Official reprint from UpToDate®
www.uptodate.com ©2018 UpToDate, Inc. and/or its affiliates. All Rights Reserved.

Medline ® Abstract for Reference 54

of 'Management of bladder dysfunction in children'

A modified biofeedback program for children with detrusor-sphincter dyssynergia: 5-year experience.
Chin-Peuckert L, Salle JL
J Urol. 2001;166(4):1470.
PURPOSE: We reviewed our 5-year experience with a modified 4 to 6-session biofeedback program combining noninvasive urodynamic approaches with various psychological techniques, including externalizing the voiding problem, empowerment and praise, to treat children with detrusor-sphincter dyssynergia.
MATERIALS AND METHODS: Biofeedback was performed with a urodynamics processor that enables simultaneous recording of urine flow and electromyography, and visual display of flow/electromyography activity. Initially normal and abnormal voiding were explained in a unique way and the children observed relaxation and contraction of the pelvic floor muscles while visualizing the electromyography monitor. The bladders were filled naturally and surface electrodes were placed. Psychological strategies were used to engage and motivate the children to achieve maximal cooperation. The children voided while attempting relaxation and post-void residual urine volume was measured by bladder scan. Special and specific praise was provided for progress and increasing self-esteem. Patients returned monthly to review these concepts and practice voiding.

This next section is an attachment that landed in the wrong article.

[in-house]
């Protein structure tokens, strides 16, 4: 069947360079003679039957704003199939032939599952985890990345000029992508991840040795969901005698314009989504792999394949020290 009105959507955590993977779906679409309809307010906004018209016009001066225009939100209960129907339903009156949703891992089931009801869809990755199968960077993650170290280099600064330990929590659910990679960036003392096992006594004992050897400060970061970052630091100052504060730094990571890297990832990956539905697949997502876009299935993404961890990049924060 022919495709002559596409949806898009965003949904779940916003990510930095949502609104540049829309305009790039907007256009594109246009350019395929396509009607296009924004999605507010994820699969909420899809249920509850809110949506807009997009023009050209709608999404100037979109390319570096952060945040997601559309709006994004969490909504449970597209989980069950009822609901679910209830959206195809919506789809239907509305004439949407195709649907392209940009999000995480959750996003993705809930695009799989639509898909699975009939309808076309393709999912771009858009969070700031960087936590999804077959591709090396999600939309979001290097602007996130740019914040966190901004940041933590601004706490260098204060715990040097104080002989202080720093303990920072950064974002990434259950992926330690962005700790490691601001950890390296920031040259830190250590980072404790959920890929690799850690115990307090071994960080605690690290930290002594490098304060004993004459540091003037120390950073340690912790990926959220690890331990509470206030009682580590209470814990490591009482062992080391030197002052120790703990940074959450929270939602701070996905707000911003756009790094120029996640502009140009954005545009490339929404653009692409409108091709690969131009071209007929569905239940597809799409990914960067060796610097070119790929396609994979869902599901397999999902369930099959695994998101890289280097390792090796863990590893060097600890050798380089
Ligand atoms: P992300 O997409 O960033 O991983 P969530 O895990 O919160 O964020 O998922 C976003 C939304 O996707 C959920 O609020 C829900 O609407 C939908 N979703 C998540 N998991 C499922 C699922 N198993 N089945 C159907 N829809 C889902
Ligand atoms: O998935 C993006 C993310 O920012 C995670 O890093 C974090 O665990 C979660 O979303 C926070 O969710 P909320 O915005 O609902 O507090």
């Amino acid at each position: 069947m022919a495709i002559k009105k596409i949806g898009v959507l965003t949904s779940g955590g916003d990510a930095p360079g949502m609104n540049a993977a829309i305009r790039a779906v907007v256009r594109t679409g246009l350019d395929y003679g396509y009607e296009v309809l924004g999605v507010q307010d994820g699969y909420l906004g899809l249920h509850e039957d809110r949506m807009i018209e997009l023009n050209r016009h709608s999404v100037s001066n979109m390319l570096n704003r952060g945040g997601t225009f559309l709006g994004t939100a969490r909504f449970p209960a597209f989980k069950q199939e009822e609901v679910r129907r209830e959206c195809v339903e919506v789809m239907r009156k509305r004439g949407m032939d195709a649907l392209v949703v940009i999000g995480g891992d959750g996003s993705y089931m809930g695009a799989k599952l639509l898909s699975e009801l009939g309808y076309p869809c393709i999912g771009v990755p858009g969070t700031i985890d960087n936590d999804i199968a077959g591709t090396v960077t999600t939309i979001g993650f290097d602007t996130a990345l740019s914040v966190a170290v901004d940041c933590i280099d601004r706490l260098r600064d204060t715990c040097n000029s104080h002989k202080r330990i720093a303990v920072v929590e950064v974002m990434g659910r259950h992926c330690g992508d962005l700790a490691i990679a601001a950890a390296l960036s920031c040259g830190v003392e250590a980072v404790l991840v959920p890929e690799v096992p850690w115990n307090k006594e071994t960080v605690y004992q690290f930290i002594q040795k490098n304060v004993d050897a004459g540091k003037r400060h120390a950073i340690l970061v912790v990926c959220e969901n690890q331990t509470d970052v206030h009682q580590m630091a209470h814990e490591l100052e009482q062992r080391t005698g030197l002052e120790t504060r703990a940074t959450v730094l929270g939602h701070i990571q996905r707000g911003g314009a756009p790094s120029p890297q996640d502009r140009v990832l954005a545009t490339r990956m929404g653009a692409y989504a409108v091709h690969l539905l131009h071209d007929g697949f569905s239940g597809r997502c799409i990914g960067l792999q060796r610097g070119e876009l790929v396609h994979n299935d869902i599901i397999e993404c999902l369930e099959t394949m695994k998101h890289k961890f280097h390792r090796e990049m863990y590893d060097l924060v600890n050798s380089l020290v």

RESULTS: Of 87 children 77 completed the program, including 7 boys and 70 girls 3 to 17 years old (mean age 7.8) who required an average of 4.7 sessions (median 4). Results were achieved within 6 sessions in 82% of cases. Of the 77 children 59 (76%) had recurrent urinary tract infections, 38 (49%) had associated bladder instability, 19 (24%) had vesicoureteral reflux and 44 (58%) had constipation. Subjectively 47 patients (61%) reported pronounced improvement in urinary symptoms, while another 24 (32%) reported moderate improvement after biofeedback training. Objectively 47 children (61%) had normal flow with minimal electromyography activity during voiding and a normal post-void residual urine of less than 20% voided volume (p<0.002). In 28 cases (36%) flow studies improved (p<0.03) but post-void residual urine remained elevated. Vesicoureteral reflux resolved in 9 cases after biofeedback training. This approach was equally successful in children in all age groups. Those with more than a 2-year history of symptoms, poor bladder emptying and severe constipation had only moderate improvement.
CONCLUSIONS: The modified biofeedback program including appropriate explanations and psychological approaches appeared effective for treating 92% of children with detrusor-sphincter dyssynergia. It is less invasive and requires less time than traditional methods, and patients are more compliant with treatment.
Division of Urology, Montreal Children's Hospital, Montreal, Canada.